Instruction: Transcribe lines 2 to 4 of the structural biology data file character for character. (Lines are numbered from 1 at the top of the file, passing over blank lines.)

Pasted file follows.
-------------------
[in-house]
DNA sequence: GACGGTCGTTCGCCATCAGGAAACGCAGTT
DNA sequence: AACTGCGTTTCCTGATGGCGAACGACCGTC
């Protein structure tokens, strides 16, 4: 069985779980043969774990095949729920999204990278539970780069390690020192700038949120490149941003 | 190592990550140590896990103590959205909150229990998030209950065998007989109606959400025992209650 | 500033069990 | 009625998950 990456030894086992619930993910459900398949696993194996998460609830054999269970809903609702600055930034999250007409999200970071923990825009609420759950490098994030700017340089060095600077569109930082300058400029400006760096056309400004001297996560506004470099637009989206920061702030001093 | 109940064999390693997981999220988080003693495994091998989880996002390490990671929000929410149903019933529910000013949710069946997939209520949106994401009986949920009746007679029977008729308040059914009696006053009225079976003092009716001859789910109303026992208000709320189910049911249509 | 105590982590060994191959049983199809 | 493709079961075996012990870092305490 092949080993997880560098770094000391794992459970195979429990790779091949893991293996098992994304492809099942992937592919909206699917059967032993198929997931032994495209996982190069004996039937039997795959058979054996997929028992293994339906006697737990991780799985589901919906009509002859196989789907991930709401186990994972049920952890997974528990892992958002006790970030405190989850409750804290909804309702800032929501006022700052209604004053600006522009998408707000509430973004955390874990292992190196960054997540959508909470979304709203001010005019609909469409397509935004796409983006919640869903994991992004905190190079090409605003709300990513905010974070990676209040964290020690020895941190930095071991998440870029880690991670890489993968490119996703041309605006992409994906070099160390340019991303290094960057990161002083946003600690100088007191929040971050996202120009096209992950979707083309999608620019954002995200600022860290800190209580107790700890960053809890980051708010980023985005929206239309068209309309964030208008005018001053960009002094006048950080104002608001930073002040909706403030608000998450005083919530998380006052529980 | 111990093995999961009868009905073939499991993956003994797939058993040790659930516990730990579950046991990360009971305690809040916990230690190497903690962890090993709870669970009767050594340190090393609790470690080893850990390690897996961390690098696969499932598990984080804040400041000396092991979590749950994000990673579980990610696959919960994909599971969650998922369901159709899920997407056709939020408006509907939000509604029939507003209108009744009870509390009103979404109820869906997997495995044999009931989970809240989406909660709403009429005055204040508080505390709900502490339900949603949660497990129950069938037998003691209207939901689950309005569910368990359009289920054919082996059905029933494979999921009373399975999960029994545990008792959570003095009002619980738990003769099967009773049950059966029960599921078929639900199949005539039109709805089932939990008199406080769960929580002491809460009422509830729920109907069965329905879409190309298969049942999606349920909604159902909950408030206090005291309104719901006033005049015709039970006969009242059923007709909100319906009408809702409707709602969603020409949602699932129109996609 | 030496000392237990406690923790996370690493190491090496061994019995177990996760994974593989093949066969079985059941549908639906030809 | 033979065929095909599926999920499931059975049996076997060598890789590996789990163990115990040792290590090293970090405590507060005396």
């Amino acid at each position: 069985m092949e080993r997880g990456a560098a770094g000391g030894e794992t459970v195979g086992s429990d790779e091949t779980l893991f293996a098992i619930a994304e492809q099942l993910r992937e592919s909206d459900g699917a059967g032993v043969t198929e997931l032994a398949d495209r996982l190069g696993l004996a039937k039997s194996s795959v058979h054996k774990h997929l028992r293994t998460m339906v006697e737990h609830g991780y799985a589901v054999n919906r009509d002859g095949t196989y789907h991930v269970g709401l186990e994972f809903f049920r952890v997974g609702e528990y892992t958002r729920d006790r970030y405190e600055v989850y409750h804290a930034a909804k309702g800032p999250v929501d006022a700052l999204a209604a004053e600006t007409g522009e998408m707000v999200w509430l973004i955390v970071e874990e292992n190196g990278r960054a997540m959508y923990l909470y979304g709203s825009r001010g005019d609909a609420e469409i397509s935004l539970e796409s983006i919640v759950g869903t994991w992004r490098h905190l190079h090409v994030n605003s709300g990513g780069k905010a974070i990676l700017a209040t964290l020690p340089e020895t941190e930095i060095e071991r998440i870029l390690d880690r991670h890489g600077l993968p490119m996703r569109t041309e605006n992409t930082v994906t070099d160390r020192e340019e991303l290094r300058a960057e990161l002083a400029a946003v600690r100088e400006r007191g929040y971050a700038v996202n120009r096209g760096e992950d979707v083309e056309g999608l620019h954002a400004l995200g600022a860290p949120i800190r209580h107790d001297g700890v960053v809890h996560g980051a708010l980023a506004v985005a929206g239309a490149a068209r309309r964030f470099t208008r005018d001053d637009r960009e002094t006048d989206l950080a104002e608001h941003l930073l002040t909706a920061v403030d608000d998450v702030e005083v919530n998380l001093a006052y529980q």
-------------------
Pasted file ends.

DNA sequence: GACGGTCGTTCGCCATCAGGAAACGCAGTT
DNA sequence: AACTGCGTTTCCTGATGGCGAACGACCGTC
């Protein structure tokens, strides 16, 4: 069985779980043969774990095949729920999204990278539970780069390690020192700038949120490149941003 | 190592990550140590896990103590959205909150229990998030209950065998007989109606959400025992209650 | 500033069990 | 009625998950 990456030894086992619930993910459900398949696993194996998460609830054999269970809903609702600055930034999250007409999200970071923990825009609420759950490098994030700017340089060095600077569109930082300058400029400006760096056309400004001297996560506004470099637009989206920061702030001093 | 109940064999390693997981999220988080003693495994091998989880996002390490990671929000929410149903019933529910000013949710069946997939209520949106994401009986949920009746007679029977008729308040059914009696006053009225079976003092009716001859789910109303026992208000709320189910049911249509 | 105590982590060994191959049983199809 | 493709079961075996012990870092305490 092949080993997880560098770094000391794992459970195979429990790779091949893991293996098992994304492809099942992937592919909206699917059967032993198929997931032994495209996982190069004996039937039997795959058979054996997929028992293994339906006697737990991780799985589901919906009509002859196989789907991930709401186990994972049920952890997974528990892992958002006790970030405190989850409750804290909804309702800032929501006022700052209604004053600006522009998408707000509430973004955390874990292992190196960054997540959508909470979304709203001010005019609909469409397509935004796409983006919640869903994991992004905190190079090409605003709300990513905010974070990676209040964290020690020895941190930095071991998440870029880690991670890489993968490119996703041309605006992409994906070099160390340019991303290094960057990161002083946003600690100088007191929040971050996202120009096209992950979707083309999608620019954002995200600022860290800190209580107790700890960053809890980051708010980023985005929206239309068209309309964030208008005018001053960009002094006048950080104002608001930073002040909706403030608000998450005083919530998380006052529980 | 111990093995999961009868009905073939499991993956003994797939058993040790659930516990730990579950046991990360009971305690809040916990230690190497903690962890090993709870669970009767050594340190090393609790470690080893850990390690897996961390690098696969499932598990984080804040400041000396092991979590749950994000990673579980990610696959919960994909599971969650998922369901159709899920997407056709939020408006509907939000509604029939507003209108009744009870509390009103979404109820869906997997495995044999009931989970809240989406909660709403009429005055204040508080505390709900502490339900949603949660497990129950069938037998003691209207939901689950309005569910368990359009289920054919082996059905029933494979999921009373399975999960029994545990008792959570003095009002619980738990003769099967009773049950059966029960599921078929639900199949005539039109709805089932939990008199406080769960929580002491809460009422509830729920109907069965329905879409190309298969049942999606349920909604159902909950408030206090005291309104719901006033005049015709039970006969009242059923007709909100319906009408809702409707709602969603020409949602699932129109996609 | 030496000392237990406690923790996370690493190491090496061994019995177990996760994974593989093949066969079985059941549908639906030809 | 033979065929095909599926999920499931059975049996076997060598890789590996789990163990115990040792290590090293970090405590507060005396």